Alternatively, the background term can be described as follows. The imaging process can be considered as that initiated by injecting an electron or a hole into the surfacestate band in an initial state i with the energy E_{i} and wavevector k_{i} defined by the applied bias voltage. In providing the appearance of the leading term, this injected electron (hole) decays into an energetically lower state f with the wavevector k_{f} and the energy E_{f} within the energy range between E_{i} (−E_{i}) and E_{F}, thereby transferring the momentum q=k_{i}−k_{f} to the system. It results in the creation of an electron–hole pair. The excitations of these quasiparticles occur in an incoherent way, thus not allowing any possible interference arising from the superposition of initial and final states. However, once generated, each secondary quasiparticle, such as the primary one, may move across the surface and experience elastic reflection from impurities, thereby establishing corresponding standing waves.
To model the experimental data within the injectiondecay scenario described above, we consider that the distribution of secondary quasiparticles produced in a nonequilibrium steady decay process within the energy interval between −E_{i} and E_{i} is governed by the Fermi’s golden rule (Supplementary Note 3), where the probability of decay from an electron state i into the state f is expressed as:
where W is the screened dynamical Coulomb interaction (Supplementary Note 4), f_{k} is a Fermi factor, _{f}P_{i→f}(k_{f})=1, and Γ_{i}^{−1} is the quasiparticle lifetime.
The upper panel of Fig. 3 shows the calculated distribution P_{i→f} (k_{f}) for the Cu(111) surface state (taken as an example) as a function of k_{f} for initial energies equal to (a) the onset of the surface state (E_{i}=−440 meV), (b) E_{i}=−230 meV and (c) E_{i}=+500 meV. While (a) and (b) correspond to hole injection, (c) refers to electron injection, thereby spanning the entire excitation scenario. As can be seen in Fig. 3a, for a hole with k_{i}=0 the probability distribution is independent of the final wavevector azimuthal angle and grows gradually with increasing k_{f} reaching its maximum value in the proximity of the Fermi circle. When increasing k_{i}, a significant azimuthal dependence of P_{i→f} (k_{f}) sets in, as can be recognized in Fig. 3b. Nevertheless, P_{i→f} (k_{f}) maintains its maximum at the Fermi circle at any azimuthal angle. The picture becomes strikingly different at positive injection energy (Fig. 3c), where one clearly sees how P_{i→f}(k_{f}) is extremely inhomogeneous and sharply peaked along the dotted line determined by the ASP dispersion.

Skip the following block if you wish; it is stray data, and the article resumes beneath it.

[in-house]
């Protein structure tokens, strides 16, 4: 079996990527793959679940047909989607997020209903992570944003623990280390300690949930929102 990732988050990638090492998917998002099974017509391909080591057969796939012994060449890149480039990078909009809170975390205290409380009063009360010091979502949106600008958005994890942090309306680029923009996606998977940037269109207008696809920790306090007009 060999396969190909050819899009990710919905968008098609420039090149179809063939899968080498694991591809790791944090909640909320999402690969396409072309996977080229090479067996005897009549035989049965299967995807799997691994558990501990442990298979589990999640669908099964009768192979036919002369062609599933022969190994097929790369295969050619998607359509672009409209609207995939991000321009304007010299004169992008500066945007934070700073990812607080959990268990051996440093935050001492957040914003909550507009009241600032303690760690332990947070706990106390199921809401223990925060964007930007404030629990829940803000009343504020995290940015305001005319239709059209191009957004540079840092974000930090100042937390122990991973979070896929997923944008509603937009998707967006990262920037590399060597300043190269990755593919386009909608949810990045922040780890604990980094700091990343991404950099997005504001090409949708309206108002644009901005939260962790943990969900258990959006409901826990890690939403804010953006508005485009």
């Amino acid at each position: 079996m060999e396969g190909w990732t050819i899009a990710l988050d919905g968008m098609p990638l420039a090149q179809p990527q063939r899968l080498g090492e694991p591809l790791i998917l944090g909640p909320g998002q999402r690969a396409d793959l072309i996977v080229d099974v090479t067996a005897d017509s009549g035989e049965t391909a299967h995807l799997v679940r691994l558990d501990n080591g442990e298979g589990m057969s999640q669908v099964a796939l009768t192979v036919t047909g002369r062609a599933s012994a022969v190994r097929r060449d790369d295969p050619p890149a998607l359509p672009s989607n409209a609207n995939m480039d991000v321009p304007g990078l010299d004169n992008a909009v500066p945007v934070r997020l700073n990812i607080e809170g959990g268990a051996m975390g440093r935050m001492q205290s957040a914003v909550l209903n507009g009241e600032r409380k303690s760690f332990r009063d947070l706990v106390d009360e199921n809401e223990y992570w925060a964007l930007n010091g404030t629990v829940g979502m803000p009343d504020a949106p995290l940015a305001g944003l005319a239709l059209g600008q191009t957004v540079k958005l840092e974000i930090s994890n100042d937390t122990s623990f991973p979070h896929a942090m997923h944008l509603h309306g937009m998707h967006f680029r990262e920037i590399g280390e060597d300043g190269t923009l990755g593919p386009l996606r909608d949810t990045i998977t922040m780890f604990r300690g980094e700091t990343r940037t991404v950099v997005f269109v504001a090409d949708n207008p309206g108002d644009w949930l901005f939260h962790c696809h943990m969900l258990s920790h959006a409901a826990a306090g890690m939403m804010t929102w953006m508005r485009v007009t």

To take into account all possible electron–hole pairs and their contributions to the background term, in the spirit of the formula for the tunnelling current mentioned above, we performed integration of the selfinterfering patterns δN produced by these secondary quasiparticles (for simplicity, each of them has been represented by a δfunction in reciprocal space) over the available phase space with P_{i→f} (k_{f}) as the weighting factor:
where the difference between electron (k_{e}) and hole (k_{h}) wavevectors is restricted as k_{h}−k_{e}=k_{i}−k_{f} (Supplementary Note 3). The evaluated term is reported in Fig. 3d–f at selected k_{i}′s. A clear peak in the vicinity of k_{F}^{SS} is observed in these curves, apart from a strong enhancement on the right side for electrons (reddashed line in Fig. 3f) caused by the ASP excitation. This peak becomes broader as U moves away from the zero bias voltage, as is distinctly seen in Fig. 3g. Thus, the resulting background term can already ensure a noticeable peak comparable with the experimental observations. Apparently, this very term provides the primary contribution to the FT QPI feature appearing at the Fermi wavevector for energies above E_{F}.